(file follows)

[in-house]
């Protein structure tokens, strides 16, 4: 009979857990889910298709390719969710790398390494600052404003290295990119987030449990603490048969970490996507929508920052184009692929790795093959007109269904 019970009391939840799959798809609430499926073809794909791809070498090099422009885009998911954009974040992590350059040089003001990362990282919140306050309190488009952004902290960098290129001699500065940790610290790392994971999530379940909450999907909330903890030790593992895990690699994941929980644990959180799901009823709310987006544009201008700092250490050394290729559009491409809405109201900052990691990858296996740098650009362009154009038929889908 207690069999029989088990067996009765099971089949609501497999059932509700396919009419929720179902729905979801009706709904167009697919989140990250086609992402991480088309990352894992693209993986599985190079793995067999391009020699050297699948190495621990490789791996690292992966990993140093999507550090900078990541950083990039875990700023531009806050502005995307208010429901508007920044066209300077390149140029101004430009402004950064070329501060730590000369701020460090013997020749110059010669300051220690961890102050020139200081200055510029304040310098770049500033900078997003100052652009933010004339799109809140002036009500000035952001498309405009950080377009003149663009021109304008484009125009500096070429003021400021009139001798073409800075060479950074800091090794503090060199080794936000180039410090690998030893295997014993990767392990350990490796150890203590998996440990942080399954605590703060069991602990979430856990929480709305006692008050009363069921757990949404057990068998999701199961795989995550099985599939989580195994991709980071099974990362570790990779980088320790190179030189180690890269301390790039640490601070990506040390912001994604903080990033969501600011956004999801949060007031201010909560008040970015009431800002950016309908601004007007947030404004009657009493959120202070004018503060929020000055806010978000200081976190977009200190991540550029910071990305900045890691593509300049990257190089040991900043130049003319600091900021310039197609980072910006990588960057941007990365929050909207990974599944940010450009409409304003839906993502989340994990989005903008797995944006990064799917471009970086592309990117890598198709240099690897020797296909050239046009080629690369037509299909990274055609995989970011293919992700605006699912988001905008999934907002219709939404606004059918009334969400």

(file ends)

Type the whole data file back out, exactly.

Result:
[in-house]
């Protein structure tokens, strides 16, 4: 009979857990889910298709390719969710790398390494600052404003290295990119987030449990603490048969970490996507929508920052184009692929790795093959007109269904 019970009391939840799959798809609430499926073809794909791809070498090099422009885009998911954009974040992590350059040089003001990362990282919140306050309190488009952004902290960098290129001699500065940790610290790392994971999530379940909450999907909330903890030790593992895990690699994941929980644990959180799901009823709310987006544009201008700092250490050394290729559009491409809405109201900052990691990858296996740098650009362009154009038929889908 207690069999029989088990067996009765099971089949609501497999059932509700396919009419929720179902729905979801009706709904167009697919989140990250086609992402991480088309990352894992693209993986599985190079793995067999391009020699050297699948190495621990490789791996690292992966990993140093999507550090900078990541950083990039875990700023531009806050502005995307208010429901508007920044066209300077390149140029101004430009402004950064070329501060730590000369701020460090013997020749110059010669300051220690961890102050020139200081200055510029304040310098770049500033900078997003100052652009933010004339799109809140002036009500000035952001498309405009950080377009003149663009021109304008484009125009500096070429003021400021009139001798073409800075060479950074800091090794503090060199080794936000180039410090690998030893295997014993990767392990350990490796150890203590998996440990942080399954605590703060069991602990979430856990929480709305006692008050009363069921757990949404057990068998999701199961795989995550099985599939989580195994991709980071099974990362570790990779980088320790190179030189180690890269301390790039640490601070990506040390912001994604903080990033969501600011956004999801949060007031201010909560008040970015009431800002950016309908601004007007947030404004009657009493959120202070004018503060929020000055806010978000200081976190977009200190991540550029910071990305900045890691593509300049990257190089040991900043130049003319600091900021310039197609980072910006990588960057941007990365929050909207990974599944940010450009409409304003839906993502989340994990989005903008797995944006990064799917471009970086592309990117890598198709240099690897020797296909050239046009080629690369037509299909990274055609995989970011293919992700605006699912988001905008999934907002219709939404606004059918009334969400």